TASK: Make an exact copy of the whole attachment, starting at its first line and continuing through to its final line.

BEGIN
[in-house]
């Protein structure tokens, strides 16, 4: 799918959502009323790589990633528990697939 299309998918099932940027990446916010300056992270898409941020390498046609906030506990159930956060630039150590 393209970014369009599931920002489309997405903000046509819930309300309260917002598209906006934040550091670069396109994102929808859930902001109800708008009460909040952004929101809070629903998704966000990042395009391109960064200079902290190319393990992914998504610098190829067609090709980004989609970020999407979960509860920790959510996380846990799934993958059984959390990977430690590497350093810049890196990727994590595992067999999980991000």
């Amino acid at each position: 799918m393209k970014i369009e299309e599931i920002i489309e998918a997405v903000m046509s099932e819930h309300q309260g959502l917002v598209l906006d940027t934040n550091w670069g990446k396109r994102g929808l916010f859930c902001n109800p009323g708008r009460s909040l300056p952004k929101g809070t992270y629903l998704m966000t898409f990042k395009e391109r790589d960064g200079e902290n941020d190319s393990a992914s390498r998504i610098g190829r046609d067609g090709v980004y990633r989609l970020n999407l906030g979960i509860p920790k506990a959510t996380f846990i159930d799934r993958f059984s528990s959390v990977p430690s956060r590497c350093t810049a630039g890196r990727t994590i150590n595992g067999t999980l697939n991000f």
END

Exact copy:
[in-house]
């Protein structure tokens, strides 16, 4: 799918959502009323790589990633528990697939 299309998918099932940027990446916010300056992270898409941020390498046609906030506990159930956060630039150590 393209970014369009599931920002489309997405903000046509819930309300309260917002598209906006934040550091670069396109994102929808859930902001109800708008009460909040952004929101809070629903998704966000990042395009391109960064200079902290190319393990992914998504610098190829067609090709980004989609970020999407979960509860920790959510996380846990799934993958059984959390990977430690590497350093810049890196990727994590595992067999999980991000």
């Amino acid at each position: 799918m393209k970014i369009e299309e599931i920002i489309e998918a997405v903000m046509s099932e819930h309300q309260g959502l917002v598209l906006d940027t934040n550091w670069g990446k396109r994102g929808l916010f859930c902001n109800p009323g708008r009460s909040l300056p952004k929101g809070t992270y629903l998704m966000t898409f990042k395009e391109r790589d960064g200079e902290n941020d190319s393990a992914s390498r998504i610098g190829r046609d067609g090709v980004y990633r989609l970020n999407l906030g979960i509860p920790k506990a959510t996380f846990i159930d799934r993958f059984s528990s959390v990977p430690s956060r590497c350093t810049a630039g890196r990727t994590i150590n595992g067999t999980l697939n991000f």